The Gold Coast forever nurturing world champion runners
Seven finishers from last month’s Gold Coast Airport Marathon will be in action at the IAAF World Championships starting tomorrow (AEST) in London.
By Brad Beer
A frequently asked question that I get from aspiring marathon runners is:
“Do I need to run the marathon distance in training before attempting to complete my first marathon?”
The simple answer is no. There is no need to run the 42.195 kilometres in training before you complete your debut marathon.
Certainly the longer the preparation that you have leading into your debut marathon the better. A longer training program allows you to incrementally increase your running volume week by week, so that come the marathon, you’re able to take on a longer run in training than someone that started with a shorter preparation.
For example, your longer run may include a distance upwards of 30 kilometres, perhaps around the 35-36 kilometre mark.
Another factor that determines the longest run scheduled in a pre-marathon program is the previous running history of the runner attempting their first marathon. The more seasoned runner, should be able to ‘handle’ more longer runs in distance (and duration) as part of the marathon preparation.
Compare this to the runner who is new to the sport and is embarking on their first marathon. This runner may not be able to include runs of 30kms or greater into their program as the ‘base’ of training will be reduced. This runner is also more susceptible to ‘spiking’ (suddenly increasing) their running training, which is typically a key injury causation (see Step 5 The Power of Rest in You CAN Run Pain Free!).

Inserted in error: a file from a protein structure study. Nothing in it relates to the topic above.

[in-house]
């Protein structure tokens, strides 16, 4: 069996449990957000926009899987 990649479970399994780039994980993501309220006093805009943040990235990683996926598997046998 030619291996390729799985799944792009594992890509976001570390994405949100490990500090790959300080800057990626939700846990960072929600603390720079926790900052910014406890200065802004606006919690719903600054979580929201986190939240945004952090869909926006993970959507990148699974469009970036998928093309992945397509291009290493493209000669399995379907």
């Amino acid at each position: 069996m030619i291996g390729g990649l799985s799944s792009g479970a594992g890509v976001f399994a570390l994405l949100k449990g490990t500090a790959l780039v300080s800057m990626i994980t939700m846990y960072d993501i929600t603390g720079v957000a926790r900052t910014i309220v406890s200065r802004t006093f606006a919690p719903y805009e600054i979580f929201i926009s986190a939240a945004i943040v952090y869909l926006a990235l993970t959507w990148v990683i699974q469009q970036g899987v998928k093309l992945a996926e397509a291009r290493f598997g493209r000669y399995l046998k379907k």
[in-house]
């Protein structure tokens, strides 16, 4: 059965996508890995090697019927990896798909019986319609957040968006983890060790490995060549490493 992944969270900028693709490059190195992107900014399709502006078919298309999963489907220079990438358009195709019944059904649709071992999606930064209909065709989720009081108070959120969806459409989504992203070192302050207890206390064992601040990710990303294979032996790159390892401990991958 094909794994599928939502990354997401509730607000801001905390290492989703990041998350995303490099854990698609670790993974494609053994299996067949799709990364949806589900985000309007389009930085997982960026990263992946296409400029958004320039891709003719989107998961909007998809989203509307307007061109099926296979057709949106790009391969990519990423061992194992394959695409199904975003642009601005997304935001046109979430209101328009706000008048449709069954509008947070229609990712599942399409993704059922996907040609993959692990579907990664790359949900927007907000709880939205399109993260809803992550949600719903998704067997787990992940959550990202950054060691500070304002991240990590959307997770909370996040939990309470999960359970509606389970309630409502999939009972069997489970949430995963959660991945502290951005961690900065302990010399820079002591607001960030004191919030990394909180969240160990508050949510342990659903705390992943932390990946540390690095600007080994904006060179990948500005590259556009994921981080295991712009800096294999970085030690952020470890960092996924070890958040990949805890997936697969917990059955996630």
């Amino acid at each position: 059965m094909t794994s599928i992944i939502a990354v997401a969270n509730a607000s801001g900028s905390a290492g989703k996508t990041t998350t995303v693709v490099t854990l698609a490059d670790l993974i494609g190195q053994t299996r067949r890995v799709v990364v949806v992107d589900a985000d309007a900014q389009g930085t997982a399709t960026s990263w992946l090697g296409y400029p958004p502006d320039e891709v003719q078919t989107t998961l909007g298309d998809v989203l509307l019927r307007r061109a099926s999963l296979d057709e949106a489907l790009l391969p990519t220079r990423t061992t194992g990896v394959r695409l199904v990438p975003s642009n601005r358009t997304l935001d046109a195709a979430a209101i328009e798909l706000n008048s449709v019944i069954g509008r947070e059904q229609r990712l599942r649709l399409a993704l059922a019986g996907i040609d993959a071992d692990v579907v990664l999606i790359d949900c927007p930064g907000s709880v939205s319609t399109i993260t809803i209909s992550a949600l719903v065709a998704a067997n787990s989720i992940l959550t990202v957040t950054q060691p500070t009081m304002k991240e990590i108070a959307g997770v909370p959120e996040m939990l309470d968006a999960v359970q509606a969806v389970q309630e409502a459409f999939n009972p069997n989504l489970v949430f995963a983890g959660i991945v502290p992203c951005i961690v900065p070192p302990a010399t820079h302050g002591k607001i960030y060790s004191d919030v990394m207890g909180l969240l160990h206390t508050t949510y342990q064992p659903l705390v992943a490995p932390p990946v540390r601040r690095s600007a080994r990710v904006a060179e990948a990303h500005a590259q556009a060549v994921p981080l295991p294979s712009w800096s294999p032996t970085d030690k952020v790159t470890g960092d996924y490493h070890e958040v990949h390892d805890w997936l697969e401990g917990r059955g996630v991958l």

In summary, you don’t need to run the marathon in training, however, try for as long a run as you can safely achieve before you tackle your first marathon. That doesn’t mean cramming your volume, as that can spike your load on your body and potentially lead to injury. Seek the guidance of your health professional and good luck with your first marathon!
If you would like to learn more about preparing well for your first marathon, read my ‘5 Keys to Preparing Well for Your First Marathon’.
Brad Beer is a Gold Coast based physiotherapist who throughout his career has delivered in excess of 25,000 physiotherapy consultations. In 2006, Brad founded a physiotherapy group called POGO Physio which, since inception, has treated over 16,000 people.
Recognised as a leading authority on running injury prevention and rehabilitation, Brad himself is an avid runner and is passionate about seeing people unlock their true running potential.
Brad believes that all runners can and should experience pain and injury free running. In 2015 Brad released his first book You CAN Run Pain Free! A Physio’s 5 Steps to Enjoying Injury Free and Faster Running to educate runners that it is indeed possible to enjoy the many benefits of pain free running. Brad’s clients include age group, novice, beginner, and elite athletes. Brad has assisted his clients in winning multiple Australian, world, and even Olympic medals.
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